It was disgusting.
Never for a moment did I doubt his recollection of what he had gone through.
I am hopeful that the outcome of Abdul Malik's case will signal positive changes in how ISA detainees are treated, and more importantly, in how the government invoke or use the ISA, or any other piece of legislation, against the citizens of this country.
Monday, October 22, 2007
Since the first of Syawal, it has been wet, wet, wet. Not a day passes without rain. And the rain has been torrential, no less.
So, how has your Raya been?
We've had some good and bad news, haven't we? Rather, Eid began on a tragic note with news of a ferry, Seagull Express 2, that caught fire and sank when cruising from Mersing to Tioman Island with 106 holidaymakers on on Oct 13.
To date, the official death toll stands at seven. So many passengers were injured.
I am glad that 14 passengers of the ill-fated ferry have decided to sue the ferry operator and other relevant parties for the tragedy.
We all know how tidak-apa most ferry or boat operators are. They don't take safety concerns seriously.
How can we condone such cavalier attitude?
Let's hope that enforcement will be stepped up following this.
Then, on Oct 20, another horrific news greeted us.
Actually, it greeted Nina who cried, shrieked, screamed before dropping the newspaper as though it was a disgusting object.
We were at Azah's house en route to the USJ cemetery to visit Kak Eda's grave. We could not visit Kak Eda's grave on the first of Syawal.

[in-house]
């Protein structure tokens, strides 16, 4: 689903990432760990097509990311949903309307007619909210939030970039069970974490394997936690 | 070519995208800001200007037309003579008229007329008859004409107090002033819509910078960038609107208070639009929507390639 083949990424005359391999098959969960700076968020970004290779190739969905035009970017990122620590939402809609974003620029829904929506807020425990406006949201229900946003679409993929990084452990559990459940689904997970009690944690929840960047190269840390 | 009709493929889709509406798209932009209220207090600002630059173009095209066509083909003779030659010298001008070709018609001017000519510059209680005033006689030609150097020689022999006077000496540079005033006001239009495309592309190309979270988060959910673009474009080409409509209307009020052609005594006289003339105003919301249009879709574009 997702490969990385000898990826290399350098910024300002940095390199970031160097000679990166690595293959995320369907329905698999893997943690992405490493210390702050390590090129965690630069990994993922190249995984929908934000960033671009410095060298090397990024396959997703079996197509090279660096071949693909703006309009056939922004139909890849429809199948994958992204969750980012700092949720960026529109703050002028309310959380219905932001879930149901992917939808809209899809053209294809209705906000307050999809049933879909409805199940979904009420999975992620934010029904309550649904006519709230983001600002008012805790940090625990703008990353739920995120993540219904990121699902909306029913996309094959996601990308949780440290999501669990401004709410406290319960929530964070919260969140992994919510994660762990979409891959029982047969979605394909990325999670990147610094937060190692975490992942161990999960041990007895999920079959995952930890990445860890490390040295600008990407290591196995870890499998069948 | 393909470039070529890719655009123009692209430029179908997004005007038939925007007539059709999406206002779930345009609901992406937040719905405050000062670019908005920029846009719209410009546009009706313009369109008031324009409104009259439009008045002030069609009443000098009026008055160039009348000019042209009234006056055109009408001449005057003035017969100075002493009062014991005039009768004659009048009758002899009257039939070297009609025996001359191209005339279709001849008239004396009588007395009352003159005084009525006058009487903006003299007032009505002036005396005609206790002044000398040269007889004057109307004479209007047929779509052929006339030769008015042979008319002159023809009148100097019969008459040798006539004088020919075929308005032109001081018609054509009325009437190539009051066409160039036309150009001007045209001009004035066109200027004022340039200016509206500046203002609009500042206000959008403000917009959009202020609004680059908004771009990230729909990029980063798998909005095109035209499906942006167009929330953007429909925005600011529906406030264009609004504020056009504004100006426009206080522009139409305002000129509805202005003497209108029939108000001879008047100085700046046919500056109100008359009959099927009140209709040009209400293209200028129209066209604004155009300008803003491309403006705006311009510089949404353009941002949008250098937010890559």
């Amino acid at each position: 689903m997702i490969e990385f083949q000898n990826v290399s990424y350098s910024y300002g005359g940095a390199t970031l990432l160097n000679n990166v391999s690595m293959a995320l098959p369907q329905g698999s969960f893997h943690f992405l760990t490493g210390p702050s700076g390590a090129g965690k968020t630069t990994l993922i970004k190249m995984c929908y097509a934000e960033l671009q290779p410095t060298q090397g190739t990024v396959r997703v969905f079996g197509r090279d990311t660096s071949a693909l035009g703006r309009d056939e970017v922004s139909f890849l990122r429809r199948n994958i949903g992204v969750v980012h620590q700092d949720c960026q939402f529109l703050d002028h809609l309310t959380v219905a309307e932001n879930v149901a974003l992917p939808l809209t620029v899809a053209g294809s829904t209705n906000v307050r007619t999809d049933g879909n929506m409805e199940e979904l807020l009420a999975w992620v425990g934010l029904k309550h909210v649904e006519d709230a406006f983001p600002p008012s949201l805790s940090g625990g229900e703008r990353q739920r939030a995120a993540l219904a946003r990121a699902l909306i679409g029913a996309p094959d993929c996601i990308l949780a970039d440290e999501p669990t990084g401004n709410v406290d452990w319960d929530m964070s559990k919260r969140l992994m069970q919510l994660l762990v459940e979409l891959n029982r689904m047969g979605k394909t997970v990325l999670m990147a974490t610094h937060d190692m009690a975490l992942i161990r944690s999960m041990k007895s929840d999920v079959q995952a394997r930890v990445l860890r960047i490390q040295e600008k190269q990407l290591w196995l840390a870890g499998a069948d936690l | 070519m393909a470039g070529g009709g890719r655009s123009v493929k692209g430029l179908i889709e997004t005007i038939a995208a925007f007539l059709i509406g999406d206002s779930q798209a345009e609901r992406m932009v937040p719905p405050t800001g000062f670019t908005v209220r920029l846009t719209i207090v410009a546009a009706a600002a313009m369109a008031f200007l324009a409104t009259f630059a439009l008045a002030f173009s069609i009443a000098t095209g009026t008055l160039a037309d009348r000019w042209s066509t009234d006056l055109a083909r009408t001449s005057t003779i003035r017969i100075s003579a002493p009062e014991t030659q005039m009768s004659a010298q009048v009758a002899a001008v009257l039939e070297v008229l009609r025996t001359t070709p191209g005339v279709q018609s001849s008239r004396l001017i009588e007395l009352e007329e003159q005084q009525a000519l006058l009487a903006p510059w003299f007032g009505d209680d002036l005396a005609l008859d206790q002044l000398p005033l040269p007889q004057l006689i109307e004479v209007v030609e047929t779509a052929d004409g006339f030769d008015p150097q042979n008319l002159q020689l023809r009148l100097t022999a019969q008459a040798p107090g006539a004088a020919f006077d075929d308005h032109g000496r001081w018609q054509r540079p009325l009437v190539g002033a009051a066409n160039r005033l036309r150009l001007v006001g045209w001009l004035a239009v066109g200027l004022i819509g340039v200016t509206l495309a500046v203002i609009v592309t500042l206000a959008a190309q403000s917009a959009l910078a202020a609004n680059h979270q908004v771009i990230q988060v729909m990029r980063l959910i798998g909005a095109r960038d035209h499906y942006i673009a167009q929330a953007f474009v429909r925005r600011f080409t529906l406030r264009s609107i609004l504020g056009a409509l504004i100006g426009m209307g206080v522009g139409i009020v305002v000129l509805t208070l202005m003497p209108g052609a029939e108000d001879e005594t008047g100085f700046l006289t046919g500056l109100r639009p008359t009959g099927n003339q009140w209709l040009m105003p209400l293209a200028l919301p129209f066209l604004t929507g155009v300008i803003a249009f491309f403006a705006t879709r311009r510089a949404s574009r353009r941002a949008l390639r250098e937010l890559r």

"Oh no! Oh God! Ya Allah!Why, why?", Nina cried.
We were all taken aback. Dropped whatever we were doing and shifted our attention to her.
Nina looked so disturbed.
Kak Ton picked up the paper and saw the headline: "Newborn Flung From...". Kak Ton was equally shocked. And there was a photo - a long shot - that showed what we had made out to be the baby's legs sticking out from under the covers.
The story was of a newborn who was found dead after it was flung from a high-rise building in Air Itam, Penang. The baby was stuffed in a plastic bag.
Police also found a piece of nylon cloth around the neck.
What can you say to that kind of news?
Ok...the good news. At least, I think that it's good. I'm glad for Abdul Malek Hussin who was awarded RM2.5m in damages by the High Court for having been unlawfully arrested, detained and beaten up while in police custody in 1998.
This is indeed an unprecedented move.
High Court Judge Hishamudin Mohd Yunus granted the award after ruling that Abdul Malek had succeeded in suing former Inspector-General of Police Abdul Rahim Noor, a police officer and the Government for the misdeeds done to him during his detention under the Internal Security Act.
“The behaviour of the defendants is inhumane, cruel and despicable, as the plaintiff was not just arrested and detained unlawfully for 57 days but was also subjected to a vile assault, unspeakable humiliation, prolonged physical and mental ill-treatment,” the judge said in his judgment on Thursday, Oct 18.Hishamudin said that the arrest and detention were unlawful because Abdul Malek was not told of what he had done or intended to do that would pose a threat to national security.
Now, I wish I had known then in 1976 what I know now -- that it is possible to sue the government and the police for detention that is deemed unlawful.
We never tried to take the government to court because we never knew we could or that that was even an option.Well....another piece of good news -- Malaysia's first astronaut Dr Sheikh Muszaphar Shukor landed safely back in Kazakhstan yesterday (Sunday) with two Russian cosmonauts after spending 11 days in space.
I know that there have been criticisms about Dr Sheikh's space travel but I'm sure we are all so glad that he is safely back on earth.